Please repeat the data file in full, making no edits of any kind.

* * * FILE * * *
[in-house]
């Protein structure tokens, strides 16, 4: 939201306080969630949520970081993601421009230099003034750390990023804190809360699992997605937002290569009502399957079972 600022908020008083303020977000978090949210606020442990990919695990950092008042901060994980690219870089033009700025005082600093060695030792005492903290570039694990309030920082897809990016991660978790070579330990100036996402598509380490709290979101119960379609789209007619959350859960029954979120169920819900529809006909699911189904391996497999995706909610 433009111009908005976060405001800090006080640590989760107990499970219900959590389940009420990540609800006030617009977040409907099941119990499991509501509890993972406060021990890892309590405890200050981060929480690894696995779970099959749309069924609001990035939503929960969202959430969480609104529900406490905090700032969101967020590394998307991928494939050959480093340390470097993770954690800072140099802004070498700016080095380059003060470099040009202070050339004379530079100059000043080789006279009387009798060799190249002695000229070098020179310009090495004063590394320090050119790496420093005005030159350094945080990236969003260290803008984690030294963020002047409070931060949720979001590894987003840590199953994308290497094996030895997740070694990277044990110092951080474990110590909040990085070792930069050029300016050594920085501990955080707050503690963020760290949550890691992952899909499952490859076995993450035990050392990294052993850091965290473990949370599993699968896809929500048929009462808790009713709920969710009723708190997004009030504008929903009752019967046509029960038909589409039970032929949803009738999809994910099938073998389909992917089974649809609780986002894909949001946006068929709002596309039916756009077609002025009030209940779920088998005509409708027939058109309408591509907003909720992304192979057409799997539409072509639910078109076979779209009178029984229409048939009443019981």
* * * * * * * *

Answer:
[in-house]
């Protein structure tokens, strides 16, 4: 939201306080969630949520970081993601421009230099003034750390990023804190809360699992997605937002290569009502399957079972 600022908020008083303020977000978090949210606020442990990919695990950092008042901060994980690219870089033009700025005082600093060695030792005492903290570039694990309030920082897809990016991660978790070579330990100036996402598509380490709290979101119960379609789209007619959350859960029954979120169920819900529809006909699911189904391996497999995706909610 433009111009908005976060405001800090006080640590989760107990499970219900959590389940009420990540609800006030617009977040409907099941119990499991509501509890993972406060021990890892309590405890200050981060929480690894696995779970099959749309069924609001990035939503929960969202959430969480609104529900406490905090700032969101967020590394998307991928494939050959480093340390470097993770954690800072140099802004070498700016080095380059003060470099040009202070050339004379530079100059000043080789006279009387009798060799190249002695000229070098020179310009090495004063590394320090050119790496420093005005030159350094945080990236969003260290803008984690030294963020002047409070931060949720979001590894987003840590199953994308290497094996030895997740070694990277044990110092951080474990110590909040990085070792930069050029300016050594920085501990955080707050503690963020760290949550890691992952899909499952490859076995993450035990050392990294052993850091965290473990949370599993699968896809929500048929009462808790009713709920969710009723708190997004009030504008929903009752019967046509029960038909589409039970032929949803009738999809994910099938073998389909992917089974649809609780986002894909949001946006068929709002596309039916756009077609002025009030209940779920088998005509409708027939058109309408591509907003909720992304192979057409799997539409072509639910078109076979779209009178029984229409048939009443019981």